Where to now for austerity?

As silly season gives way to budget season, Irish citizens and politicians alike are confronted with the depressing reality that not much has changed since they last checked: the economy is flatlined, unemployment remains stubbornly high, and the government is still borrowing more than a billion euro per month.

When Francois Hollande was elected President of France in May, a Gallic counterweight to German intransigence promised an alternative to austerity in Europe. Growth seemed to be very much on the agenda.

This spring-time optimism has given way to the cold, hard reality of Autumn. Measures to stimulate economic growth have been welcome, but in short supply. The Eurozone economy is mired in recession. Europe’s core and periphery alike will get little respite from the painful process of reducing budget deficits, even as economies shrink. More than ever, the growth agenda needs to be front and centre.

Ireland can’t yet borrow sustainably on the markets. We remain dependent on the kindness of strangers – and those strangers are calling the shots. As such, Ireland is faced with little alternative but to continue meeting its headline targets. Even a significant deal on the bank debt burden would do little to alter the budget arithmetic.

To bring the budget deficit below 3% by 2015, Ireland has committed to a further  8.6bn in tax hikes and spending cuts over the next three years:  3.5bn in 2013,  3.1bn in 2014 and  2bn in 2015. This might suggest that budgets will get easier, but this is not the case for three reasons:  1) these amounts are premised on a return to relatively robust growth in the later years; 2) the ‘easy’ options, such as cutting capital spending, have been largely exhausted; 3) having cut day-to-day spending by  1.45bn in 2012, this will be ramped up to  1.7bn in 2013 and  1.9bn in 2014.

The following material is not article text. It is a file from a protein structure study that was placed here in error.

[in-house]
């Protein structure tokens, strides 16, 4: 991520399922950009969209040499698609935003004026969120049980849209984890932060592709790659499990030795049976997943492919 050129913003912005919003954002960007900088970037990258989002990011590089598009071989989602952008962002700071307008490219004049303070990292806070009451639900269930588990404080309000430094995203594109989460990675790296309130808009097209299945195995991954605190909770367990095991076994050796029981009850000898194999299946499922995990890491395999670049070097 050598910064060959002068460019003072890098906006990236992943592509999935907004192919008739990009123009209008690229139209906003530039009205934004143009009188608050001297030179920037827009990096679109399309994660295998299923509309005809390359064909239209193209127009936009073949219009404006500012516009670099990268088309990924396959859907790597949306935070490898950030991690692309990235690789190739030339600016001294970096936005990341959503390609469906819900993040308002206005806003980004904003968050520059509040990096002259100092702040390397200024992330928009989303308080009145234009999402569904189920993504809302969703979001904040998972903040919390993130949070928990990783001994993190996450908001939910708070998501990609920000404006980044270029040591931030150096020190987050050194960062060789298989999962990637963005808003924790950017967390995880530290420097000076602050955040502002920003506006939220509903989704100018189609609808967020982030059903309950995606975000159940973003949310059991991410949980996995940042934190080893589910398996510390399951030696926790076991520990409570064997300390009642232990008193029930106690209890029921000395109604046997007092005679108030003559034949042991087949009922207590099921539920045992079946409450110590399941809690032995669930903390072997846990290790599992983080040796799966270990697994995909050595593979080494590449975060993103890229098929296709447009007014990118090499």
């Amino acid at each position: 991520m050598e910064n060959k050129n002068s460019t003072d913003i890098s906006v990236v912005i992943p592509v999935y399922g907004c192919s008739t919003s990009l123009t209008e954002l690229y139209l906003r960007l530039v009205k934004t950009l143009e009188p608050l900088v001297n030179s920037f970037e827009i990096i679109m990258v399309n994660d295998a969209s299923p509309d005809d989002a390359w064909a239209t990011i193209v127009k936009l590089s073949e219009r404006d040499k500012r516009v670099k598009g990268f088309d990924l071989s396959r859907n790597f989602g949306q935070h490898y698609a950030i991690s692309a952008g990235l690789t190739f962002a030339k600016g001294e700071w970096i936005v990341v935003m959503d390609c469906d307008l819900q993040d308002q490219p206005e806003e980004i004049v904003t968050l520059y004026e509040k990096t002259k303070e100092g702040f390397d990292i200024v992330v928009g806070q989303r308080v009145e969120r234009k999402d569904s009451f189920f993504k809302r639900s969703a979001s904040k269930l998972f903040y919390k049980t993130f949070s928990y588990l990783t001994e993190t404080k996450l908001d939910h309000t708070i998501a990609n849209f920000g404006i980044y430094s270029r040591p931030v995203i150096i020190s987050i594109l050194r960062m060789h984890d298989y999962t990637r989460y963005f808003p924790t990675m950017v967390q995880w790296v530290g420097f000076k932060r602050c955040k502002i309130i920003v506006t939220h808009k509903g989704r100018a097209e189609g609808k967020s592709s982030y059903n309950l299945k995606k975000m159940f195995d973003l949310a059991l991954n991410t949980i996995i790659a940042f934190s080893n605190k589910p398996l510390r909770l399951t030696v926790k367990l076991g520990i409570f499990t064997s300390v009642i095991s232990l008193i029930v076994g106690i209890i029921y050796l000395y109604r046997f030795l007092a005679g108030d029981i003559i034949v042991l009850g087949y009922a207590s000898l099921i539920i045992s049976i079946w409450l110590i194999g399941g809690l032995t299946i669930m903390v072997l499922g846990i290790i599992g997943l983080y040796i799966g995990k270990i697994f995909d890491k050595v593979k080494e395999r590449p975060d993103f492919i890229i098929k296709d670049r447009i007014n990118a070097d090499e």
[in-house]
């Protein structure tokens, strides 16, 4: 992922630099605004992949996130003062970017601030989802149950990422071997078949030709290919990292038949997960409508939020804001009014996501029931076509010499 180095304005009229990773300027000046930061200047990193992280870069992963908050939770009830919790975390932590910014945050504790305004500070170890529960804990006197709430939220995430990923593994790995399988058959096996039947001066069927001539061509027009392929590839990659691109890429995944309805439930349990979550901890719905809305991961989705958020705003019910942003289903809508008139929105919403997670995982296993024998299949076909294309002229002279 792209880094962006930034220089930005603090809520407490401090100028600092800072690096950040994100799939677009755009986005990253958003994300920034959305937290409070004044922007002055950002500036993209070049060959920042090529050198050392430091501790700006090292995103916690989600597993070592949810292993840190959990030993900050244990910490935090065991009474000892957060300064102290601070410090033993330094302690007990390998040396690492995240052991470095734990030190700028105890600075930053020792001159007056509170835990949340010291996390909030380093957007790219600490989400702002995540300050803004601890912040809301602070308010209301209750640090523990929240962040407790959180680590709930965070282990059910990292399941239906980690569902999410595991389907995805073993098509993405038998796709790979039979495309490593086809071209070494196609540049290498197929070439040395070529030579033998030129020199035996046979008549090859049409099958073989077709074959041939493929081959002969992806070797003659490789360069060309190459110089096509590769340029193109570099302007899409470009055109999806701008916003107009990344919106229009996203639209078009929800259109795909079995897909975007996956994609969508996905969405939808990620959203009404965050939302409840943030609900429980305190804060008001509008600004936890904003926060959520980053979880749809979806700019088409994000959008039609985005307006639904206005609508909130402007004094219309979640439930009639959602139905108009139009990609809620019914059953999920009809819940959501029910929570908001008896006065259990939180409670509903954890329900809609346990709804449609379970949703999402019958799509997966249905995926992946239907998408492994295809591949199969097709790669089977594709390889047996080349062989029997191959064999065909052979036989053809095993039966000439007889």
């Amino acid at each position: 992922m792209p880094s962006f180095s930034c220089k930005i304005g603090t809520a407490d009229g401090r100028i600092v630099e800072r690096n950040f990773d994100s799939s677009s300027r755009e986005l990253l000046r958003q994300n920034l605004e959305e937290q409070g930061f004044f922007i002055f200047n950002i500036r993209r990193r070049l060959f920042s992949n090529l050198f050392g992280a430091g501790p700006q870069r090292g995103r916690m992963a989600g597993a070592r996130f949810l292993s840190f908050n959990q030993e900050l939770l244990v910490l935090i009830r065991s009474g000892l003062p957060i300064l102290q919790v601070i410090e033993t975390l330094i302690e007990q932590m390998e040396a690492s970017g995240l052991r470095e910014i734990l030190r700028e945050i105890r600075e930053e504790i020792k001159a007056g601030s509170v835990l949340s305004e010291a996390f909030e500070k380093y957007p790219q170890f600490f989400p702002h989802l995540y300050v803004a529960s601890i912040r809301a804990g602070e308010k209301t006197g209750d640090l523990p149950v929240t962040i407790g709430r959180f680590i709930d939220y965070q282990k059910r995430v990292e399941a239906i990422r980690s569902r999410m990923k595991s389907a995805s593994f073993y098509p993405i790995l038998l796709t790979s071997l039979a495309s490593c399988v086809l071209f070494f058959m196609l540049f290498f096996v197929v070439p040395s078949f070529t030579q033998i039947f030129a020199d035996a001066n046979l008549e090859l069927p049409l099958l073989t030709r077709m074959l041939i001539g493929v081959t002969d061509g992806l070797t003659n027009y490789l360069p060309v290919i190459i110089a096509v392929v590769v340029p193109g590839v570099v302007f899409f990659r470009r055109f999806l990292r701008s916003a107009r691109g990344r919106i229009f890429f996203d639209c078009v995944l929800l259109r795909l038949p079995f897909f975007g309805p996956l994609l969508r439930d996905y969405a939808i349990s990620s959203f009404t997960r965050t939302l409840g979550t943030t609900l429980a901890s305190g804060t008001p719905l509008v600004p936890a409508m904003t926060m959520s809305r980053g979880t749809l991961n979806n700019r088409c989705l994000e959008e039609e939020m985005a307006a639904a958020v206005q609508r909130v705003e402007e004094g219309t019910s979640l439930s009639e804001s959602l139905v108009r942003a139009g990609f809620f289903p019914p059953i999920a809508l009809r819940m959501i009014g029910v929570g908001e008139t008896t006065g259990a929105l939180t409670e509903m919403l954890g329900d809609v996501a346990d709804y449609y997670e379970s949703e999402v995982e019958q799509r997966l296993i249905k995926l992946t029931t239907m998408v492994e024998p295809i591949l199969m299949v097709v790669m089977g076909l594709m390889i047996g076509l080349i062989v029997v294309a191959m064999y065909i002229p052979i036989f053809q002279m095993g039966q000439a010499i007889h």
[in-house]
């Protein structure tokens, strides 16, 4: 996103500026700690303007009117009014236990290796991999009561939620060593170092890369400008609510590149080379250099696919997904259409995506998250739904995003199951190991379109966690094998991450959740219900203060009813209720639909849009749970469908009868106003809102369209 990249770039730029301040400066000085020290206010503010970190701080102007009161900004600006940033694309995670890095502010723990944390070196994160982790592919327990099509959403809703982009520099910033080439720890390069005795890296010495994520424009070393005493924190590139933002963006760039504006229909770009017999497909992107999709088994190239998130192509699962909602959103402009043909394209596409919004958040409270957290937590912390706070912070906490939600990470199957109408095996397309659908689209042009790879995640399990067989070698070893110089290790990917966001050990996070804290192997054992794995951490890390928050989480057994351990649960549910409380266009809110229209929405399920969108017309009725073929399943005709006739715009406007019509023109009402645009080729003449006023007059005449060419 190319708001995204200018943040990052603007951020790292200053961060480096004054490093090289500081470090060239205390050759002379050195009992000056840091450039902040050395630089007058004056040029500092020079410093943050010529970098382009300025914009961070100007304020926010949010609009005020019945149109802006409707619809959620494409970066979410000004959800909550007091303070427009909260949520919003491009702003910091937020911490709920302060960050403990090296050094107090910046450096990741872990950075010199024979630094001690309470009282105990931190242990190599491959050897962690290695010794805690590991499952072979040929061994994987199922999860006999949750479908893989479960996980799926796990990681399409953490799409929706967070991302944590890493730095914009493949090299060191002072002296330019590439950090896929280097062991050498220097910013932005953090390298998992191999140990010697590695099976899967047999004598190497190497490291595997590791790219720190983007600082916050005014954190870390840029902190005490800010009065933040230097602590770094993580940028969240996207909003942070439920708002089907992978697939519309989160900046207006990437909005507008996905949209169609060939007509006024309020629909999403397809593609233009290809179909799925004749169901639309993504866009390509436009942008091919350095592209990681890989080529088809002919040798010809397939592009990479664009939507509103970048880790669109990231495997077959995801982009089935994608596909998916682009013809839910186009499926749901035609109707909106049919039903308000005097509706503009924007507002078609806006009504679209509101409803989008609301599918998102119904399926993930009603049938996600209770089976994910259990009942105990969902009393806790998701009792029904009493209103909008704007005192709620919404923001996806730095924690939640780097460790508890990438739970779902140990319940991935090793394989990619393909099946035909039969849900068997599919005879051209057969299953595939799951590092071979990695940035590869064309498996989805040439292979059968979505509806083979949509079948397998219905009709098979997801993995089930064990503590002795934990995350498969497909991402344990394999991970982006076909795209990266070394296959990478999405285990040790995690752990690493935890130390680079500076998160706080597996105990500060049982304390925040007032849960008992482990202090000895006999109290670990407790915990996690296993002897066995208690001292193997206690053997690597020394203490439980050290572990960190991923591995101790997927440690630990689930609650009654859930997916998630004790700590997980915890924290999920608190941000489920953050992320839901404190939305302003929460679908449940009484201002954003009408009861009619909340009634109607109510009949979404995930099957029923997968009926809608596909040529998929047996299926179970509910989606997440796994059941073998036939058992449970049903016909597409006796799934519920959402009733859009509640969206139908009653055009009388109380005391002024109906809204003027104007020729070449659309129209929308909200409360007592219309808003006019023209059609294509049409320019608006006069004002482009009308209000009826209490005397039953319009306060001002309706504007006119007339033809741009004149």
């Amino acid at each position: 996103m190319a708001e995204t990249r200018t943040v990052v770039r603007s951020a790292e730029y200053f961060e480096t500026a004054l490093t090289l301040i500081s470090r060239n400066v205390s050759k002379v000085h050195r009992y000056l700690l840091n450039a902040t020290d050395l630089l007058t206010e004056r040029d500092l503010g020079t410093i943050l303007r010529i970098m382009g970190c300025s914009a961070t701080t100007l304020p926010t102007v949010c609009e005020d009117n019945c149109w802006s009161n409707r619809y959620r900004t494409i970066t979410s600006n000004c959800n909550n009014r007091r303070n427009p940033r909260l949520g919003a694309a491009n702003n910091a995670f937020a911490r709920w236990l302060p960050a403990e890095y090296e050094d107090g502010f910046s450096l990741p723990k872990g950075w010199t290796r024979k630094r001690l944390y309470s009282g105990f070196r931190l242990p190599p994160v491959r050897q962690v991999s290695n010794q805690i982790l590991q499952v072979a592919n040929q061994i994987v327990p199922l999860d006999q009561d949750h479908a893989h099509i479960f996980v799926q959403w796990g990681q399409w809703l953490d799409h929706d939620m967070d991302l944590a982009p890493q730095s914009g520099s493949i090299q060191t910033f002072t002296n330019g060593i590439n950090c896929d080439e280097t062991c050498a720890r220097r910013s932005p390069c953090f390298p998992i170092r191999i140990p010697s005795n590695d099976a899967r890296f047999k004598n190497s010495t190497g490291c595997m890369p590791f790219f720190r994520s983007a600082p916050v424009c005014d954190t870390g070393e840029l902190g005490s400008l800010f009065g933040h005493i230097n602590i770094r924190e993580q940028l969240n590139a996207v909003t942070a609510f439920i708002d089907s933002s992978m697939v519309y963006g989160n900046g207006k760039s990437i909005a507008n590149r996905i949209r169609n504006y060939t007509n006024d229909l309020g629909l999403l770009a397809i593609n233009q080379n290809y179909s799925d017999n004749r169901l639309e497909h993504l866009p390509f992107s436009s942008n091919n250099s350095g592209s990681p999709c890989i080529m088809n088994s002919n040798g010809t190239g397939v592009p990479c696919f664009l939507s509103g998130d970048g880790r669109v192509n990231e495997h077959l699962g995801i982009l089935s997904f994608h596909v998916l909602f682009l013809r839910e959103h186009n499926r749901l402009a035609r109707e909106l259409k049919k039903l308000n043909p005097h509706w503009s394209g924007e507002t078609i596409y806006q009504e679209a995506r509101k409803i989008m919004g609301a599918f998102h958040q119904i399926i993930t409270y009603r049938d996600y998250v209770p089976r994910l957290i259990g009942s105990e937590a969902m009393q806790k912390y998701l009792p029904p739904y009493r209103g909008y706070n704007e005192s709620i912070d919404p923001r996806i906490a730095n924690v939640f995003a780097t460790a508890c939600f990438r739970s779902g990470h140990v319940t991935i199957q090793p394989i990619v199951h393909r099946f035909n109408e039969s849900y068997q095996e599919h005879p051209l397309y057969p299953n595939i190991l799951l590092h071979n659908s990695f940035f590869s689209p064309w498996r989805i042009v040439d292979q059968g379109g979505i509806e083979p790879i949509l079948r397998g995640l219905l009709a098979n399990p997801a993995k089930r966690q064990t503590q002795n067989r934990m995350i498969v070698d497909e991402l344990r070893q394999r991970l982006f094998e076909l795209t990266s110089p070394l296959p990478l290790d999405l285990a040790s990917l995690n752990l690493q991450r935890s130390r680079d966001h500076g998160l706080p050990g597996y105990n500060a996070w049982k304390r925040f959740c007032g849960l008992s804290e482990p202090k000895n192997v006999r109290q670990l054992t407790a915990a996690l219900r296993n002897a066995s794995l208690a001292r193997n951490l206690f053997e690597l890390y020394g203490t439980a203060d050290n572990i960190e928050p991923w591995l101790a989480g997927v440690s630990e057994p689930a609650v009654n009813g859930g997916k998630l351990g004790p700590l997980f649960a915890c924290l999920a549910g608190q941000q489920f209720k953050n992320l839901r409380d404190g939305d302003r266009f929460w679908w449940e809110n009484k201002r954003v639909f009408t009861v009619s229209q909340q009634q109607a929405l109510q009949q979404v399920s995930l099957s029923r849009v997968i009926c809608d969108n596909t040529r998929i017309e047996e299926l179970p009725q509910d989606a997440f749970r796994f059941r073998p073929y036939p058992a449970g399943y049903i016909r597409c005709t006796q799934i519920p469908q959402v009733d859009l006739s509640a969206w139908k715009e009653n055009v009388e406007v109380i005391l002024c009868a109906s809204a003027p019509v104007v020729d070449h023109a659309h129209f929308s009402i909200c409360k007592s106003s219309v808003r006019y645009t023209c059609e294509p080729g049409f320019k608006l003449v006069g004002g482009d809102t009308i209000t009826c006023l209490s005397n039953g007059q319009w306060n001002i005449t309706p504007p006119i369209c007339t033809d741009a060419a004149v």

While the headline targets are set in stone by the EU authorities, how they are achieved is subject to domestic political negotiation. The balance between tax and spending measures, and their specific design, is largely a matter for the Irish government.

Budgets are about choices. There are always alternatives. When trying to bring down the deficit in a low growth environment, however, the choice is often between the disastrous and the unpalatable. The government is hamstrung by a ‘troika’ of political promises: no hikes in income tax, no cuts in basic welfare rates, and no cuts to public sector pay. Quite simply, the numbers don’t add up, and promises will be broken.

The negative social and economic impact of deficit reduction cannot be eliminated, but it can be minimized. Cuts in basic welfare rates not only hit the poorest hardest, they suck the most out of the economy because those who have least spend more of their income. Cutting capital expenditure, often the easiest political option, can undermine the economy’s productive capacity in the long term, hitting growth and jobs. Cuts in public sector pay will mean reduced tax revenue and increased industrial strife.

Nobody likes paying taxes, and nobody likes seeing their tax bill increase. Most controversial of all, however, are new taxes that haven’t been charged before. This is one of the core challenges at the heart of introducing a broad-based property tax.

What Ireland really needs is a ‘solidarity wealth tax’ along the French model.  This would help retain social solidarity and restrain the negative impact on domestic demand. Net wealth above a certain threshold, perhaps  1m, including both property and financial wealth, would be taxed at a low rate of less than 1%. As in France, the rate would increase with wealth. Loans are subtracted from the total, thereby avoiding the problem of taxing negative equity.

It would be dishonest to suggest that soaking the rich will solve all of Ireland’s fiscal problems, but there is certainly an argument to be made for starting at the top and working down.

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